Same-Sex Divorce Confuses Even Lawyers
Howard Bashman points to a pair of articles from the San Francisco Chronicle today on the new legal issues faced by divorcing gay couples. In The Battle Over Same-Sex Marriage, staff writer Wyatt Buchanan says that same-sex couple who break up are finding themselves in a legal morass that confuses even their lawyers.
State divorce laws conflict with federal tax laws; differences among states' laws can jeopardize child-custody agreements if one or both partners move; and some attorneys are shying away from same-sex divorces for fear of their own liability.
In a companion piece, Same-Sex Marriage Foes Say Divorces Prove Their Point, Wyatt reports that two high-profile break-ups -- Julie and Hillary Goodridge, the named plaintiffs in the Massachusetts case that legalized same-sex marriage, and Carolyn Conrad and Kathleen Peterson, the couple in the nation's first same-sex civil union -- are providing fodder for opponents of gay marriage.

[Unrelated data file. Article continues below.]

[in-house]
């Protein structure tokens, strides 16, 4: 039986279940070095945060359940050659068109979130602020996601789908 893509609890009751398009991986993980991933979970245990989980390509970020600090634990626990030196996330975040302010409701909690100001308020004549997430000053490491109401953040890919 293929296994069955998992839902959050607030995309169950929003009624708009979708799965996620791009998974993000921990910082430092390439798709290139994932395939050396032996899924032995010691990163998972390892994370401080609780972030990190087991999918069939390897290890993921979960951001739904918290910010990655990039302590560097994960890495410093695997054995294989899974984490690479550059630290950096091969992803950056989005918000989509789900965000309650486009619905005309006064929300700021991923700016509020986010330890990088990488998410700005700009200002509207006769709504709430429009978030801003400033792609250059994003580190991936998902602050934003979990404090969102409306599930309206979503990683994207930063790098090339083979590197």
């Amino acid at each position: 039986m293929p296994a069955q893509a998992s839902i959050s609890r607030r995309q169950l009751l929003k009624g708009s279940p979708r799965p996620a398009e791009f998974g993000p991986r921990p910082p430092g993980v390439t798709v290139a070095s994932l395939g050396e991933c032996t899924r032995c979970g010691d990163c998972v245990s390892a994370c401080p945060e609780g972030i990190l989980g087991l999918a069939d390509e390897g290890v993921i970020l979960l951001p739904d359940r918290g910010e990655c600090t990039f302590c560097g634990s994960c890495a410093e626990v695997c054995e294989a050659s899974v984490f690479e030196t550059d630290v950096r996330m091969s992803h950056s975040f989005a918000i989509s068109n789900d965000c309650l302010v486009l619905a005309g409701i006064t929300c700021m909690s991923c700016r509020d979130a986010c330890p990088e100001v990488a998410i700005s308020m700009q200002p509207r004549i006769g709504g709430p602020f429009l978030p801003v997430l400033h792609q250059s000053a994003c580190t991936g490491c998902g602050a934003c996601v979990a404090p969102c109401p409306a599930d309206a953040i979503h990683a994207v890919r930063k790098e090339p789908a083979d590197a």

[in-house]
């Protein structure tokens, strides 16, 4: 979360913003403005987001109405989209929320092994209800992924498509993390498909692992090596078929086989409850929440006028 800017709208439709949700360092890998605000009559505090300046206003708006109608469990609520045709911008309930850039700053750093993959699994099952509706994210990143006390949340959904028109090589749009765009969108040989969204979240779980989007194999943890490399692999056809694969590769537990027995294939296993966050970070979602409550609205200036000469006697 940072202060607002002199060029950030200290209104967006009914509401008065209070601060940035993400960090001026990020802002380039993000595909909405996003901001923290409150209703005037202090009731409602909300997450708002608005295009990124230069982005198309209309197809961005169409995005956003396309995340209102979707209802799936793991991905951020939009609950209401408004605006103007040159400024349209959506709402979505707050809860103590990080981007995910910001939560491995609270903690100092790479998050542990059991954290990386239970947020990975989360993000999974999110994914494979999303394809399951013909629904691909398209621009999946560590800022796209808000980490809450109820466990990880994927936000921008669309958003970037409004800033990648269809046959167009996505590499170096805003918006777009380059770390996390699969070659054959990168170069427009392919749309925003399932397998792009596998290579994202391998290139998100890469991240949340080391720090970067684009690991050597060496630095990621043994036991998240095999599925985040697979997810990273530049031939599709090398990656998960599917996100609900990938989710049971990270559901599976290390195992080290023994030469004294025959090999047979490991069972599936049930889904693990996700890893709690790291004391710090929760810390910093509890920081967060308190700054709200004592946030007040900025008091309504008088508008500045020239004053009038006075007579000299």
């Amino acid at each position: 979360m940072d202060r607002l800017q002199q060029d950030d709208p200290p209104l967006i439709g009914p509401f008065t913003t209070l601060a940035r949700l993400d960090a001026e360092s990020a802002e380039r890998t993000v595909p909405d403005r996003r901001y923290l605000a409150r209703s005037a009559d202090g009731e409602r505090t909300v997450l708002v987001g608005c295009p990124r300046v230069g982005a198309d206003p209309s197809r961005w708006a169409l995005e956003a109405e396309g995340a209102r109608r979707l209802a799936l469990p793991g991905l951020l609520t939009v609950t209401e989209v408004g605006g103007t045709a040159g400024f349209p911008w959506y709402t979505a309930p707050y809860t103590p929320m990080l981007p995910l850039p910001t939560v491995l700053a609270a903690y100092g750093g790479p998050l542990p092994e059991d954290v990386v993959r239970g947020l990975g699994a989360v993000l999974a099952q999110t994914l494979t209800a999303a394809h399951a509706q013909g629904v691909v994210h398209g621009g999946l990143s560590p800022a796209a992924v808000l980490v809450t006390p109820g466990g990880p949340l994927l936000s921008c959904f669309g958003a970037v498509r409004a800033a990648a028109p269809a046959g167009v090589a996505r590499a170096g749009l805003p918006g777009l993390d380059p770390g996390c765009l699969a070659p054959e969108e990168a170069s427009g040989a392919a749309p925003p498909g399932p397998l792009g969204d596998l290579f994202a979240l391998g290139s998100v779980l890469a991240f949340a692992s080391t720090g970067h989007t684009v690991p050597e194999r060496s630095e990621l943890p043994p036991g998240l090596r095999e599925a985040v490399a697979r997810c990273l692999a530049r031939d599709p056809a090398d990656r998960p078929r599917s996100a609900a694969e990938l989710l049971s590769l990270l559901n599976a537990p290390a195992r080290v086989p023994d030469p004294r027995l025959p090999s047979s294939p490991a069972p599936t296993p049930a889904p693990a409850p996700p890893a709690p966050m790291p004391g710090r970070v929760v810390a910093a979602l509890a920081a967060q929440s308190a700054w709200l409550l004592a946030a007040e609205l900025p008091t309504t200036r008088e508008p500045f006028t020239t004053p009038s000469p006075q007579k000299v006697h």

"The separation of Julie and Hillary Goodridge is tragic not only for their daughter," the Rev. Lou Sheldon of the Traditional Values Coalition said in a statement released the day after the couple confirmed the separation. "But ... they have clearly shown just how little they value the institution of marriage and provide a chilling look into what our nation faces if homosexual marriage is legalized elsewhere."
One case may work its way to the Supreme Court, the article suggests. It involves a lesbian couple who entered into a Vermont civil union, had a child and then broke up. The biological mother moved to Virginia, where a court a court ruled the nonbiological mother had no custody rights. But a Vermont court has ruled she does.
Posted by Robert J. Ambrogi on September 25, 2006 at 03:33 PM | Permalink
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